Like cars, luxury appliances are about power, performance and looks, but a good cook can cook on anything. I wanted to know what appliances a chef like Symon wants in his own kitchen — and what he doesn't. So I asked him.
Chef: Michael Symon
Restaurants: Lola, Lolita, Roast, Bar Symon, Bspot
TV shows: Iron Chef, The Chew, Symon's Suppers
Books: Carnivore, Live to Cook
Specialty: American cuisine
Q. What's your ideal kitchen layout?
A. Definitely an open kitchen, including an island with plenty of seating. I like an island for a couple of reasons: Typically if we have the room, I'd love to have the stovetop in the island, so everyone can sit around while I'm cooking and I can be part of the conversation. The island is the center of our house. We have breakfast there; we lay out food for parties there. Ideally I'd love to have an island that's big enough to hold the stovetop and seating and serving, but that's not always an option.
Q. And your ideal cooking appliance arrangement?
A. Range top with four burners and a French top and separate double ovens. One reason for the double ovens is that I like the height. If I'm cooking something I have to keep an eye on, then I put it in the top oven, while the lower oven is good for a longer braise or roast.
Even for a professional chef, there's still "out of sight, out of mind," and things like pine nuts I can put in the top oven with the light on and not forget about them.
I always thought I wanted a griddle, but I ended up never using it and keeping the stainless cover plate on it, and used it more as a landing spot. I really like the variable and consistent heat on a French top.
As for indoor gas grills, they're not really my thing. I'm one who likes to grill over open fire.
Q. What do you think of open burners versus closed burners for a range top? Electric versus gas oven?
A. Open gas burners over electric for sure. I love to see the heat as opposed to a dial telling me how hot it is. Electric ovens over gas — a more even heat that is great for baking and roasting.
Q. What one extra kitchen cooking gadget would you suggest for a home cook?
A. I don’t have one, but a steam oven would be great for home cooks — consistent heat, quicker cook times and more consistent results, and they're fantastic for roasting a chicken.
Q. Would you do an induction cooktop as a replacement to gas — or as a supplement?
A. Not a fan. Give me gas all the time — much easier to regulate, in my opinion.
Q. What dishes would you cook to test-drive a new appliance?
A. When someone is trying out for a job at one of our restaurants, which is called "a stage," I have them prepare an omelet, scrambled eggs and sunny-side-up eggs on the burners, and a chicken in the oven. These dishes not only show how the appliance performs but are the best ways to see how skilled a cook is.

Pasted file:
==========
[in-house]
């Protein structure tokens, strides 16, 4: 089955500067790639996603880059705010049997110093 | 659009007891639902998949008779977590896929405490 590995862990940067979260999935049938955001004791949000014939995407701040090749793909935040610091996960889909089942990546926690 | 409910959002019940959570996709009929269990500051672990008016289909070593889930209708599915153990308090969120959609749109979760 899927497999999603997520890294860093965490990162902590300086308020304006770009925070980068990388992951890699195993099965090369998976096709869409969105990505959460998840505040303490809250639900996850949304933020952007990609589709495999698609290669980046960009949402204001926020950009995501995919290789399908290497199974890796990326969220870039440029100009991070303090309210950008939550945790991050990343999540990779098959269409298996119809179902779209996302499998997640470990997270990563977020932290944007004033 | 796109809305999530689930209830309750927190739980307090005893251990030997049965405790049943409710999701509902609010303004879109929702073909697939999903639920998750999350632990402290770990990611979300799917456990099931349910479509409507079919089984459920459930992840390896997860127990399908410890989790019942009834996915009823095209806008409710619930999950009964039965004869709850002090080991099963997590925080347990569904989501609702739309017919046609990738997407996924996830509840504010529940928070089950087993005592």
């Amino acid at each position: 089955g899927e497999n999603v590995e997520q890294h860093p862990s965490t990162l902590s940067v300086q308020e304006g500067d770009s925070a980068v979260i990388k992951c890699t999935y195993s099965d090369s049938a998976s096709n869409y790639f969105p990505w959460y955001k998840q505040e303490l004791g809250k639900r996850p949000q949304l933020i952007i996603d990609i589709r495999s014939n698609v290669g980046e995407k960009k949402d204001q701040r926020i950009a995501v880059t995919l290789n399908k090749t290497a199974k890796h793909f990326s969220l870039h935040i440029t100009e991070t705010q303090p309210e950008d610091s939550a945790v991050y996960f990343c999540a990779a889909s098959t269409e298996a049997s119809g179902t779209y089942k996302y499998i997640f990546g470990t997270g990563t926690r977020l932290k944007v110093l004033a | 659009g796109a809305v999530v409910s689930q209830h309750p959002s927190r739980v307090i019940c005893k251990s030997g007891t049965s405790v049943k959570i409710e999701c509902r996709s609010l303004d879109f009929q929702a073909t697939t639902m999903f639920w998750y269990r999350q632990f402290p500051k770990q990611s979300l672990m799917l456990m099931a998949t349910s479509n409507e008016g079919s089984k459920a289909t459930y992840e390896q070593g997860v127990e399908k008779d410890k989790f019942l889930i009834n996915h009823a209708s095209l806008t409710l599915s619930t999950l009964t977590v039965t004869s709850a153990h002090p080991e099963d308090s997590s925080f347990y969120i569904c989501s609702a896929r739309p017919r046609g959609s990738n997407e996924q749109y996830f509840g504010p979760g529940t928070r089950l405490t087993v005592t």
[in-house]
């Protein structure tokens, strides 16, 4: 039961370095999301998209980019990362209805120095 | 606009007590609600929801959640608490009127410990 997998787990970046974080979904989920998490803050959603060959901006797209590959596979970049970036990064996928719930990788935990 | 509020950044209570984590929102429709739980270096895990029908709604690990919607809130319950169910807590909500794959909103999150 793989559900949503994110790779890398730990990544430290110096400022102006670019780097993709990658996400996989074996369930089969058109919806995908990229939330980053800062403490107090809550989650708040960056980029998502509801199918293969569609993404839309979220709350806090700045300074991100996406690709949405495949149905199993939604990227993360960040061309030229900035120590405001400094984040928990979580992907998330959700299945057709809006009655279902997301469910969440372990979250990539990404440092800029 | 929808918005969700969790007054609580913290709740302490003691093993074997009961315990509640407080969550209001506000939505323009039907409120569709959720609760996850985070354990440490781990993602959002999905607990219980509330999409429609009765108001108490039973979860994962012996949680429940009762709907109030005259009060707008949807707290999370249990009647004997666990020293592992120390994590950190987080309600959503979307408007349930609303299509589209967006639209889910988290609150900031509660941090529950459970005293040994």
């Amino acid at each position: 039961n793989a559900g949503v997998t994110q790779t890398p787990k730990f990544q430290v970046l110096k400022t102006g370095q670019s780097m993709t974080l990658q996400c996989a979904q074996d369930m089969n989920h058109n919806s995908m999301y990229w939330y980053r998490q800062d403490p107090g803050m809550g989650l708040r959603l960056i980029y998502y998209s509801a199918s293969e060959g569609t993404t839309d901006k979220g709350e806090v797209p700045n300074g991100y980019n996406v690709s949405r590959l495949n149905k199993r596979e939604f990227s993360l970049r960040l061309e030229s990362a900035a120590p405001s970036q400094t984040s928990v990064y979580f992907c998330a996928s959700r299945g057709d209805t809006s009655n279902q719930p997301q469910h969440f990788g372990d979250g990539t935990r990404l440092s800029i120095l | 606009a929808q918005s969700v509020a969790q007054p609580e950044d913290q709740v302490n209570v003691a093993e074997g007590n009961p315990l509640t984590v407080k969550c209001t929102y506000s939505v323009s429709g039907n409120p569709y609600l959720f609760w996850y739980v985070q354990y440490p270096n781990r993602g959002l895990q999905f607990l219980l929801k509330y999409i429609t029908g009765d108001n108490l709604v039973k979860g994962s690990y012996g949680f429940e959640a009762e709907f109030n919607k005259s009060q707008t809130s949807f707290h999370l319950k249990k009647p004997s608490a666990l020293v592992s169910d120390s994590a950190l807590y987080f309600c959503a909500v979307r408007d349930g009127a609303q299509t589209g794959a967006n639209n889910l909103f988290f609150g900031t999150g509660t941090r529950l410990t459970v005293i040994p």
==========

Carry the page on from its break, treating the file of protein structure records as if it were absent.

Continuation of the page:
Q. What sort of refrigeration arrangement would you want?
A. Drawers in my island and a large fridge in the pantry for big stuff, but for my new kitchen we don't have the room for that, so a bottom-freezer-style refrigerator will work just fine.
Q. What’s your ideal cleanup arrangement? Sinks first.
A. Large single-bowl sink — great for pots and pans. We do a lot of entertaining and a lot of stuff in large roasting pans etc. A double bowl is never big enough to clean that sort of thing. Love veg sinks in the island near cutting board surfaces. A pot filler or sink close to the cooking surface is really important. Not a fan of the main sink in the island. I prefer the cooktop in the island, and if I can't have that, then I'd want a prep sink. Once the party starts, [my wife] Lizzie loves to put ice and wine or champagne in the island sink.
Q. What about faucets? Few people really think about how they can make life easier depending on the design, but as much as I like function, I can't stand an unattractive faucet.
A. I prefer two-handle and side-spray options. I love commercial-style faucets — easy to use and plenty of range. I like having foot controls for the prep sink; they help keep things tidy.
Q. What’s your favorite backsplash material?
A. I'm a fan of classic subway tile — easy cleanup and timeless.
Q. Your favorite countertop material by the range? For an island? For prepping? For baking?
A. I like marble everywhere. It's easy to clean, holds up to heat and cold — durable. I know people worry about marble, but if you go to Europe, you see marble everywhere that's a bazillion years old, and it looks great. There's something about the way it patinas; the more it gets beat up, the better it looks, and not every material ages that way. Same with old pewter bars. They're gorgeous with rings and marks all over them.
Q. What’s your favorite material for a kitchen floor?
A. Tile, but with good cushy floor mats in front of the stove. These legs are old and tired!
Q. Your opinion on ideal lighting for a home kitchen?
A. Recessed on dimmers. I like a lot of bright light while cooking. But Lizzie likes to dim it down as soon as I am done.
Q. What ingredient could you not live without?
A. Salt. Impossible to cook without it. But I would also be really sad without citrus and vinegars!